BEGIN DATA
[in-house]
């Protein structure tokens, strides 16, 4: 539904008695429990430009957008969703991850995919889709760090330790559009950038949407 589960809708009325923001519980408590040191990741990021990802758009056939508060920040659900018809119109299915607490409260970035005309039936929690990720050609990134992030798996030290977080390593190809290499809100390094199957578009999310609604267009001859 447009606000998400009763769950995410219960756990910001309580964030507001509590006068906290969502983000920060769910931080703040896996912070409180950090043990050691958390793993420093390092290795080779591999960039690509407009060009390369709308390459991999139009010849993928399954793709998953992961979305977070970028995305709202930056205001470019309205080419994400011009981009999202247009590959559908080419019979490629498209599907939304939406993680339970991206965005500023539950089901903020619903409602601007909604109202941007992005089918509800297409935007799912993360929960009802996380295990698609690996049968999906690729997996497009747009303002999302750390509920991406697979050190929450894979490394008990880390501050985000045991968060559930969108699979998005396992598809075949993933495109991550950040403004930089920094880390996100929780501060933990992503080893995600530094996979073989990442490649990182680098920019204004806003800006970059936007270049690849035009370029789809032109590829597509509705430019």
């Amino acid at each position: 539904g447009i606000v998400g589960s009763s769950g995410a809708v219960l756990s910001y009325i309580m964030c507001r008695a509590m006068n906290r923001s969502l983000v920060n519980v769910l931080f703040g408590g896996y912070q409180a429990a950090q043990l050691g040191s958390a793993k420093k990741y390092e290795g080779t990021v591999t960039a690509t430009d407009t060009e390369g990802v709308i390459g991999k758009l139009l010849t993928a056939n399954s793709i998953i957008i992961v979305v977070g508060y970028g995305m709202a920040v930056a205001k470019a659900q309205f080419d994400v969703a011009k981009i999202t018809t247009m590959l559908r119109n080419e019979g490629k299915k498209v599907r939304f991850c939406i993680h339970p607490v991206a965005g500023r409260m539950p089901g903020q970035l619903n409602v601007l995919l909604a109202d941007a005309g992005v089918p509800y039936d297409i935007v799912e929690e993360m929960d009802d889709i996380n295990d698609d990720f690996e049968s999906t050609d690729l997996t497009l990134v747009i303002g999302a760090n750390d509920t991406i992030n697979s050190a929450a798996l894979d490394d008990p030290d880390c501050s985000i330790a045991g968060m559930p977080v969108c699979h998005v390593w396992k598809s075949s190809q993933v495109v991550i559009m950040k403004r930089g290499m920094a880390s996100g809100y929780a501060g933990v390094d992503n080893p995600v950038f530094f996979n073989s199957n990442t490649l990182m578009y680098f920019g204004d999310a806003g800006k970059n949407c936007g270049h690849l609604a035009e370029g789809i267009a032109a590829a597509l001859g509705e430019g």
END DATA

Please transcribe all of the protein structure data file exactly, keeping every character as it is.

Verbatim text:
[in-house]
């Protein structure tokens, strides 16, 4: 539904008695429990430009957008969703991850995919889709760090330790559009950038949407 589960809708009325923001519980408590040191990741990021990802758009056939508060920040659900018809119109299915607490409260970035005309039936929690990720050609990134992030798996030290977080390593190809290499809100390094199957578009999310609604267009001859 447009606000998400009763769950995410219960756990910001309580964030507001509590006068906290969502983000920060769910931080703040896996912070409180950090043990050691958390793993420093390092290795080779591999960039690509407009060009390369709308390459991999139009010849993928399954793709998953992961979305977070970028995305709202930056205001470019309205080419994400011009981009999202247009590959559908080419019979490629498209599907939304939406993680339970991206965005500023539950089901903020619903409602601007909604109202941007992005089918509800297409935007799912993360929960009802996380295990698609690996049968999906690729997996497009747009303002999302750390509920991406697979050190929450894979490394008990880390501050985000045991968060559930969108699979998005396992598809075949993933495109991550950040403004930089920094880390996100929780501060933990992503080893995600530094996979073989990442490649990182680098920019204004806003800006970059936007270049690849035009370029789809032109590829597509509705430019």
């Amino acid at each position: 539904g447009i606000v998400g589960s009763s769950g995410a809708v219960l756990s910001y009325i309580m964030c507001r008695a509590m006068n906290r923001s969502l983000v920060n519980v769910l931080f703040g408590g896996y912070q409180a429990a950090q043990l050691g040191s958390a793993k420093k990741y390092e290795g080779t990021v591999t960039a690509t430009d407009t060009e390369g990802v709308i390459g991999k758009l139009l010849t993928a056939n399954s793709i998953i957008i992961v979305v977070g508060y970028g995305m709202a920040v930056a205001k470019a659900q309205f080419d994400v969703a011009k981009i999202t018809t247009m590959l559908r119109n080419e019979g490629k299915k498209v599907r939304f991850c939406i993680h339970p607490v991206a965005g500023r409260m539950p089901g903020q970035l619903n409602v601007l995919l909604a109202d941007a005309g992005v089918p509800y039936d297409i935007v799912e929690e993360m929960d009802d889709i996380n295990d698609d990720f690996e049968s999906t050609d690729l997996t497009l990134v747009i303002g999302a760090n750390d509920t991406i992030n697979s050190a929450a798996l894979d490394d008990p030290d880390c501050s985000i330790a045991g968060m559930p977080v969108c699979h998005v390593w396992k598809s075949s190809q993933v495109v991550i559009m950040k403004r930089g290499m920094a880390s996100g809100y929780a501060g933990v390094d992503n080893p995600v950038f530094f996979n073989s199957n990442t490649l990182m578009y680098f920019g204004d999310a806003g800006k970059n949407c936007g270049h690849l609604a035009e370029g789809i267009a032109a590829a597509l001859g509705e430019g």